God on call with the Bible in the Trunk: Kendrick Lamar – “Untitled Unmastered” Album Review

text by digital-media

04 April, 2016

[April 4, 2016]

By Chadwyck Moore

Released with no rumors, promotion, or even expectation comes Kendrick Lamar’s ‘Untitled Unmastered’, a compilation of unreleased demos.


Album artwork used for review purposes only.


These demos were recorded during the three years between his debut classic ‘Good Kid M.A.A.D. City’ and his Grammy award-winning black power album ‘To Pimp a Butterfly’. Recorded during jam sessions of the album, they boast features and production label mate Jay Rock, Swizz Beatz, CeeLo Green and more. The compilation continues ‘To Pimp a Butterfly’s experimental jazz-hop sound throughout and showcases the sounds and themes that weren’t to be on the original cut of the album. Kendrick Lamar gives listeners an insight into the three year process that went into the creation of ‘To Pimp a Butterfly’.

The compilation stands as a well-crafted rough draft, an insight into the ideas that Kendrick delved into during his three years. This feeling is evident throughout the compilation with the lack of mastering and songs not being completely fleshed out. This leads to the album having a raw feeling, something uncharacteristic of the traditionally full Kendrick releases.

Kendrick Lamar’s ‘Untitled Unmastered’ reveals a set of themes that ‘To Pimp a Butterfly’ did not have, showing a discarded path. Sin, redemption through knowledge, and struggles of being black in America replace the black power anthem.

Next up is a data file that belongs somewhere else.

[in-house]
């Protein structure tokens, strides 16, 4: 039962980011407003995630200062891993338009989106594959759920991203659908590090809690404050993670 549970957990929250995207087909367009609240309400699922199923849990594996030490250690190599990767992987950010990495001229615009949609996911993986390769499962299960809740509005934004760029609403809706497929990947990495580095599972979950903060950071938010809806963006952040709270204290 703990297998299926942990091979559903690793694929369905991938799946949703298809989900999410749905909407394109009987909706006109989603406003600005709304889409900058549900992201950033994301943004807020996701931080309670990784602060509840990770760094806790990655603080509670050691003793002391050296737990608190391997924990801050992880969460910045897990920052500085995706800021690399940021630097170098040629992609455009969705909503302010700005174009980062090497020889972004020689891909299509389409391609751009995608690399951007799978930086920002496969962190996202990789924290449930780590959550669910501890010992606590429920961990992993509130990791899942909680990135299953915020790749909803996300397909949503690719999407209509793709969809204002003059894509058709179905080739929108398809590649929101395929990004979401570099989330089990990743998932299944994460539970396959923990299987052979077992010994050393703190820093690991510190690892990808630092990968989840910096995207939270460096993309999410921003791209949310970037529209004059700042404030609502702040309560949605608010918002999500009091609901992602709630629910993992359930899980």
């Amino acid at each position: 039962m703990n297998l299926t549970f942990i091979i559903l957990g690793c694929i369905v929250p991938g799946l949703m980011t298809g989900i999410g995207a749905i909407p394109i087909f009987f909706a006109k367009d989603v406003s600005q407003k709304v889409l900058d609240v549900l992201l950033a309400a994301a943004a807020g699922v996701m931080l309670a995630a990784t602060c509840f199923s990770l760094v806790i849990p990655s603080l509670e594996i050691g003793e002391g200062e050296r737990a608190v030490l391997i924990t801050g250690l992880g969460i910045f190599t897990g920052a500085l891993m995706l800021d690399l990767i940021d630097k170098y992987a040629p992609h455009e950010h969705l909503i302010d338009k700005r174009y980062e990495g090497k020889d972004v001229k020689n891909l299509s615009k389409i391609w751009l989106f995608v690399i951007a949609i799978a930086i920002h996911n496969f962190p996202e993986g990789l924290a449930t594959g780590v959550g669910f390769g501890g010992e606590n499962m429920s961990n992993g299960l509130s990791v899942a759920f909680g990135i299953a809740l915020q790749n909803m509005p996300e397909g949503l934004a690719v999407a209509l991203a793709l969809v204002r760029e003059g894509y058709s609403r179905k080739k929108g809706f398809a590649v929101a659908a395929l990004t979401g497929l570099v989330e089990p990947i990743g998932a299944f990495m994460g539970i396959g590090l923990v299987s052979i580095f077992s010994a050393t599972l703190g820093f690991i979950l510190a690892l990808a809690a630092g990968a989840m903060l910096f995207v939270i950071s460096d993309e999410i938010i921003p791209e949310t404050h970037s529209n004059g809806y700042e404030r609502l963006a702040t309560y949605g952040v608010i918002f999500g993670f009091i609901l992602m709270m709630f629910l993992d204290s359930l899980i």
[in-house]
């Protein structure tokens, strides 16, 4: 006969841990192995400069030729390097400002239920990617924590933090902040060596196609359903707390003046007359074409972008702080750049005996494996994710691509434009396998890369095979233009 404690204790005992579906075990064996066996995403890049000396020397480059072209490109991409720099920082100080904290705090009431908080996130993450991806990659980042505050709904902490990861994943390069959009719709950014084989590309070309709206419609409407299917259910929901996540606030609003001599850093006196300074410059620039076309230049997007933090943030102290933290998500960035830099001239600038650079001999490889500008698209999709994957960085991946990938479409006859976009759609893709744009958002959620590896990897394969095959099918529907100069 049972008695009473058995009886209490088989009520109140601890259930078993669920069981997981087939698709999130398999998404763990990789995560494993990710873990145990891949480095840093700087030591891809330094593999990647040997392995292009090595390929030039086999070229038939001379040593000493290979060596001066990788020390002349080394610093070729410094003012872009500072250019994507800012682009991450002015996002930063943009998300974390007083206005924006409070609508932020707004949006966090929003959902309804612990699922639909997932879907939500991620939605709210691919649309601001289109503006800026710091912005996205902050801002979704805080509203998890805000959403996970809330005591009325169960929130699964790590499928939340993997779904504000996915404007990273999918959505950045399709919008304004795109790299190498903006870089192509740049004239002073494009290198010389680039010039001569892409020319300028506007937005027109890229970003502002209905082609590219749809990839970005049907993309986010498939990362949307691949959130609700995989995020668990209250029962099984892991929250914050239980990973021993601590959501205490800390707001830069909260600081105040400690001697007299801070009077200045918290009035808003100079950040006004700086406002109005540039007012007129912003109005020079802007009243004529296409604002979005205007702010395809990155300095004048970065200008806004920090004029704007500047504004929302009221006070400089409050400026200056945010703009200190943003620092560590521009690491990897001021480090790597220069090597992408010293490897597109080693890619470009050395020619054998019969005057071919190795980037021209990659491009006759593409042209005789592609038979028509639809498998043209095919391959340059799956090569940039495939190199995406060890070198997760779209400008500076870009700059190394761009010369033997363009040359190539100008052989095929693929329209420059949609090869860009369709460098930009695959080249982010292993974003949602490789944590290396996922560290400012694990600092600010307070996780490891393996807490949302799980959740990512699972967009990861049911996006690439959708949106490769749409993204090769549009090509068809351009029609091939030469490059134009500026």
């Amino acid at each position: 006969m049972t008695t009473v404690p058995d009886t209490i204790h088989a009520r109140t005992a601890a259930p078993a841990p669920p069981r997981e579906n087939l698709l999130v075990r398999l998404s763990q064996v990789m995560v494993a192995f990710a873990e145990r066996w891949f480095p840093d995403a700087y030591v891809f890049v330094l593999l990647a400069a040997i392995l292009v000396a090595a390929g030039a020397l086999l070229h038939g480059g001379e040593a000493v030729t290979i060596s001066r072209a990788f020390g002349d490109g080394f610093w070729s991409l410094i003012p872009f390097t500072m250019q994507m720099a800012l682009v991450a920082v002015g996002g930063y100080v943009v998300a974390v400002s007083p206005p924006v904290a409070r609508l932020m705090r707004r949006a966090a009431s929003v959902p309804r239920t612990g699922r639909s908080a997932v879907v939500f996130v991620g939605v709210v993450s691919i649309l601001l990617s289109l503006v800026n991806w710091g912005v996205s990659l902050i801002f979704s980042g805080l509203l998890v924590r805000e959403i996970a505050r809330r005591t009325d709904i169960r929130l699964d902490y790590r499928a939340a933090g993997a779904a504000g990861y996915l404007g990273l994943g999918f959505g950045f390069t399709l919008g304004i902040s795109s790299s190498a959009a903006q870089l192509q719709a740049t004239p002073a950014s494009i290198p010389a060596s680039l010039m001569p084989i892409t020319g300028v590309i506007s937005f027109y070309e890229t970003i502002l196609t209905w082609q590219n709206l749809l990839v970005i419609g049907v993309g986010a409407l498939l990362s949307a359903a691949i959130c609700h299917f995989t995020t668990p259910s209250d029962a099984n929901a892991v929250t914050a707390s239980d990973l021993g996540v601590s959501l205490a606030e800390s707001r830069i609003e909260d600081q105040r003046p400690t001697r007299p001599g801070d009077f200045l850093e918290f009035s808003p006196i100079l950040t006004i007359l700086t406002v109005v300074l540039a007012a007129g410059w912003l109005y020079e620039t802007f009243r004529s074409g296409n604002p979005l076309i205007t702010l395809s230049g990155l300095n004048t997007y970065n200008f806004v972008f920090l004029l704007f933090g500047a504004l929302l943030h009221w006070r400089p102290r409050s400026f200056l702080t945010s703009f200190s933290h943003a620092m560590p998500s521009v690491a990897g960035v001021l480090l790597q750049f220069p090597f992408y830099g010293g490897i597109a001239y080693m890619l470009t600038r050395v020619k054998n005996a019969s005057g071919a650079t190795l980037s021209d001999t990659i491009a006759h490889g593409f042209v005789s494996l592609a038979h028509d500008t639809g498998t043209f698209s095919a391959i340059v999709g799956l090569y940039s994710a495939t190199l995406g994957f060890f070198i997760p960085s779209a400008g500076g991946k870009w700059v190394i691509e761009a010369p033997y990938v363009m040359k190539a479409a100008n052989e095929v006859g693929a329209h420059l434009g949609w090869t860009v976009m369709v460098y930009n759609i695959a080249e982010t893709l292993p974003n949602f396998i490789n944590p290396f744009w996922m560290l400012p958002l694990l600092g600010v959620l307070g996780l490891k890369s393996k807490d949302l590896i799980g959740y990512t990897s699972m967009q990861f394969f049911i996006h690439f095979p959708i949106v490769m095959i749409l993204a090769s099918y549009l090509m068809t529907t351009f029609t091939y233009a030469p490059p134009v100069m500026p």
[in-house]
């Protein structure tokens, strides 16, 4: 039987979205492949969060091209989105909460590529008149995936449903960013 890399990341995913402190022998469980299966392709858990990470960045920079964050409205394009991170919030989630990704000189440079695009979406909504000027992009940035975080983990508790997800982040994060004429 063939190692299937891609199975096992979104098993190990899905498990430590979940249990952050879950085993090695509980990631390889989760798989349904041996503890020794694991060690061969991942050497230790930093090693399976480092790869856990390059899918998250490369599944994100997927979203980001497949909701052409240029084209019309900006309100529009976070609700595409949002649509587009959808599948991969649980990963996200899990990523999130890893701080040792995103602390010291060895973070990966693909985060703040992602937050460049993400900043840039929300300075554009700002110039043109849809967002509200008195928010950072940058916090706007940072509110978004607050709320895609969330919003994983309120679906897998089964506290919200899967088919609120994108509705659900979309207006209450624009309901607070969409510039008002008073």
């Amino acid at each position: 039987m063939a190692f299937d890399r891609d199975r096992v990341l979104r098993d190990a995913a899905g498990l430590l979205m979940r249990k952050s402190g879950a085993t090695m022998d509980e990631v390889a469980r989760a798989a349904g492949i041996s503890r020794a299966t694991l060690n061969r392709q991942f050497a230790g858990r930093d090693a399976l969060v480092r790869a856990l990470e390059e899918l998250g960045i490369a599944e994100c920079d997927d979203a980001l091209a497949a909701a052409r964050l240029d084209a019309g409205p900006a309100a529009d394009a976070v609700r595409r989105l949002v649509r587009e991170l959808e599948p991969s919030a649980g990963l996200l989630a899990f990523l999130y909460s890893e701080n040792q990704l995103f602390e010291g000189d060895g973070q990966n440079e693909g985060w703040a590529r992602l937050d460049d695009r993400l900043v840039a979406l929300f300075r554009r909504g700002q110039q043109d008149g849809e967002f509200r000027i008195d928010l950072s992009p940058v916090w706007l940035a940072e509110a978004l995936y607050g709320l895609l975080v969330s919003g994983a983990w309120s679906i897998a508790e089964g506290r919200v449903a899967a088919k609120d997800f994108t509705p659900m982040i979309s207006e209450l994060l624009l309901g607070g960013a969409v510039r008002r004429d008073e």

The compilation showcases the shift from religion to race in the creation of ‘To Pimp a Butterfly’. Kendrick Lamar does not rap about things being alright for blacks in America, but how he is witness to jigaboos, Styrofoam, and ears deafened by the horns of Gabriel. Kendrick begs to have God himself answer the phone on the second track ‘Untitled 2′, spilling the sins he witnesses and contrasting his faith with his love of the vices that he admits can end him. These woes are delivered over creeping keys, alien synths, and with a swaying singing that hooks instantly.

The vices are not left unconquerable with Kendrick offering the solution being head in ‘Untitled 4′ where he brings label mate SZA for a smooth duet over the solution to the woes of the black man. “Head is the answer”, this double entendre for sex and free thinking is crooned over a soulful blues guitar, background vocals, and vocal flourishes that push the song into a churchlike experience. The lack of percussion leads to a focus on the syrupy serenades slung by SZA. This is in stark contrast to the other songs such as ‘Untitled 7′, with the first half now released as Kendrick Lamar’s latest single ‘I Levitate’, which stands as a hard hitting shift from the sounds elsewhere in the album.

Combining a hypnotizing synthetic melody, a motivating drum pattern, and Kendrick’s infectious chanting of “Levitate”, the first half of the track energizes the listener.

‘Untitled Unmastered is a great project’, but still is a compilation of demos. Some songs do not sound completely fleshed out and the lack of mastering is noted. Still, the songs are full of a beautiful sound that only Kendrick brings into hip hop and some of Kendrick’s most memorable lines. The fact that some of these tracks did not make the final cut shows the work ethic of Kendrick Lamar and with ‘Untitled 7′ receiving both a title and mastering, hope that more off the compilation will be released in a similar manner. With a compilation of demos better than some rapper’s albums this year, Kendrick solidified his case as King Kendrick, as he did before.


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